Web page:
nikol


Total Posts: 853 
Joined: Jun 2005 


I would approach it this way:  take daily rates, r, over calibration period (from t= N to 0) for each series, j.  calibrate ARIMA to each series, such that you get ARIMA(param_j)  check (ARIMA)residuals from each calibration: res (from t=N to 0 for j)  check marginal distributions of these residuals and cova matrix  apply PIT (prob integral transformation) to each of res_j and check cova matrix again. PIT is empirical CDF^{1}(x).  try to model (ARIMA)residuals with something like GARCH or else. The result of that will be (GARCH)residuals.
When to stop this research?
The moment, when you (ARIMAGARCHxyz)residuals becoming Normal you can trust you have a good model.
How to use it?
 Simulate Correlated Normal random core.  Apply PIT or GARCH to model ARIMAresiduals  Apply ARIMA to model daily process of returns  integrate your process to the horizon necessary (10 days, 1 months, 1 year etc etc).
It is like "Russian doll" (Matreshka)  you open layers till the core of normal correlated sample, then you have to reassemble reality back to the space of returns. 



day1pnl


Total Posts: 54 
Joined: Jun 2017 


You cant really use R^2 for anything.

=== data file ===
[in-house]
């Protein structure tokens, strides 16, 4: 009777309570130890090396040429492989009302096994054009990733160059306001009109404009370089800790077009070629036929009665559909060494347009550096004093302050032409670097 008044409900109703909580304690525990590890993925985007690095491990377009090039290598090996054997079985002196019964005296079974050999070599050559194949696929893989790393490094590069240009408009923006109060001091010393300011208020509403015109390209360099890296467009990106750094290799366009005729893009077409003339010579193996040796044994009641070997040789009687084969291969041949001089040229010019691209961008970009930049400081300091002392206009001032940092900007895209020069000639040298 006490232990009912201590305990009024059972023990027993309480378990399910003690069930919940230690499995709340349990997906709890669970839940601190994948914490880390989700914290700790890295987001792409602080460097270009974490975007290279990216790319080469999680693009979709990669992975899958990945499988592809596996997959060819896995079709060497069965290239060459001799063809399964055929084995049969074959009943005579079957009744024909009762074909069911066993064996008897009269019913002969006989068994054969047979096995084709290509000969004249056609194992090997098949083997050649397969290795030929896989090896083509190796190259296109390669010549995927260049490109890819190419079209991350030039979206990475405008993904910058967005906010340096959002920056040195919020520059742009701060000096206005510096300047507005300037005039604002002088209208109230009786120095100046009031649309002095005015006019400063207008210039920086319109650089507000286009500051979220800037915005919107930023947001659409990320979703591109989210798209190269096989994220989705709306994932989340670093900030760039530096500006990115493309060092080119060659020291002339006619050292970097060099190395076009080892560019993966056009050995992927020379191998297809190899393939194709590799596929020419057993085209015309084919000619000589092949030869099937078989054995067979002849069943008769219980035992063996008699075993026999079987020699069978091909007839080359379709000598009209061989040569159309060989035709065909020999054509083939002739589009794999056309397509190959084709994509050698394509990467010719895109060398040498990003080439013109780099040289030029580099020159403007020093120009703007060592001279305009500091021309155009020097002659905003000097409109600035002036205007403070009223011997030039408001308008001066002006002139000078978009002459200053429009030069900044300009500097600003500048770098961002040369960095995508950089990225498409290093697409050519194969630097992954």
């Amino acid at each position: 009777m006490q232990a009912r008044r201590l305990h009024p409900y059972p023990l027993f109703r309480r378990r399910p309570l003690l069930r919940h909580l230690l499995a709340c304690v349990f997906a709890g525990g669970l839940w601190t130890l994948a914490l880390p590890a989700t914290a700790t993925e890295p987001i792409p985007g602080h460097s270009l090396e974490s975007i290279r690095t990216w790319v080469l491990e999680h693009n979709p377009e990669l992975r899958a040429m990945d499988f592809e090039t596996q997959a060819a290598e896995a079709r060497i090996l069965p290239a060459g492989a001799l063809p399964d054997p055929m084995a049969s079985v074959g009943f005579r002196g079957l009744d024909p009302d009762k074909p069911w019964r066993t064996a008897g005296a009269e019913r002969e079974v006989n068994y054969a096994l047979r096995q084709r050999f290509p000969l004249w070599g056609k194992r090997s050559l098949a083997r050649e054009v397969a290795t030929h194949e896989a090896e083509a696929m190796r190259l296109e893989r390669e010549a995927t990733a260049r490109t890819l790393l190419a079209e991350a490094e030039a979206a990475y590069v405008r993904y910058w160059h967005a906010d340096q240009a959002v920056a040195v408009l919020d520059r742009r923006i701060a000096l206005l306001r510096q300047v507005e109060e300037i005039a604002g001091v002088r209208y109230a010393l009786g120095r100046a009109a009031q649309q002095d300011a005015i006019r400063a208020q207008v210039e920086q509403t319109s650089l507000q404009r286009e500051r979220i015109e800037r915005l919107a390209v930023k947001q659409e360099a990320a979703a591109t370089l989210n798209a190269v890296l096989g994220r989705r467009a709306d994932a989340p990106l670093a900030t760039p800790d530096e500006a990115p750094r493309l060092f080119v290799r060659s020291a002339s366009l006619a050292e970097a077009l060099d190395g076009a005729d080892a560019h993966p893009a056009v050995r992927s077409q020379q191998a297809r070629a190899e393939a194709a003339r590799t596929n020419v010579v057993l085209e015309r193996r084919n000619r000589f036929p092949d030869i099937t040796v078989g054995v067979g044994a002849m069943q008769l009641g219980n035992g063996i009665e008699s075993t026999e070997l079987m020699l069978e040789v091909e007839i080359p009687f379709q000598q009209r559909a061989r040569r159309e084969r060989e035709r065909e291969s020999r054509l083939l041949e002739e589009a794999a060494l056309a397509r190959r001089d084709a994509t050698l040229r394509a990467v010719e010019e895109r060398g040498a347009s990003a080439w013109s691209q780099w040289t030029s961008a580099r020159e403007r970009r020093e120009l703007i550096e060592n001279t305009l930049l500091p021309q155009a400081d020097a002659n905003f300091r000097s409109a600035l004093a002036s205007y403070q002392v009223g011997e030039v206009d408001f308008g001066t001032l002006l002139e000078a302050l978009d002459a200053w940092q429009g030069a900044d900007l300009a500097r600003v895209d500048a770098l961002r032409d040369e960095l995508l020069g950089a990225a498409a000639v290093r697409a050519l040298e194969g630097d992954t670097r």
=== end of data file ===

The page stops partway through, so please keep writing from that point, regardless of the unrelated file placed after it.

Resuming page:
> Are you saying I should take the daily returns rather than the realized vol over n amount of periods? Do you personally use linear regression for time series data?
No no, just that realized vol (SSD)^(1/2) is a nonlinear transformation of the former, which in turn is described by “CAPM”. I personally dont much time series at all  but if you need to find the beta ratio in which its appropriate to compose your portfolio then regression is correct. Still not sure exactly what you want to achieve with your model except its “for trading”?
On GarchARIMA: have yet to see a economic time series model that was not hysterically overfitted or could actually predict anything, and u open a different can of worms there in terms of T0 distribution for your data imo.. but im sure some people can actually make it work
Anyways just my 2c, hope it helps 




nikol


Total Posts: 853 
Joined: Jun 2005 


time series model that was not hysterically overfitted or could actually predict anything
Totally agree. I descried exemplar framework, where the modeler can add/remove components at his/her taste or reasoning.
At least what I can say for sure is that the distributions of returns shown on plots cannot be correlated directly in the model without proper transformation. If you do correlate them like shown in the plot, you get into trouble. 



rickyvic


Total Posts: 191 
Joined: Jul 2013 


Hey without getting into too much detail, your residual has a unit root, clearly. Meaning that the distribution explodes (non stationary) so no statistical model applies. Check for cointegration and you'll see. I don't think you can do much in linear space and for sure if you look at the level. Try to diff once and see what else you can do, but I wouldnt waste much time on it. 
"amicus Plato sed magis amica Veritas"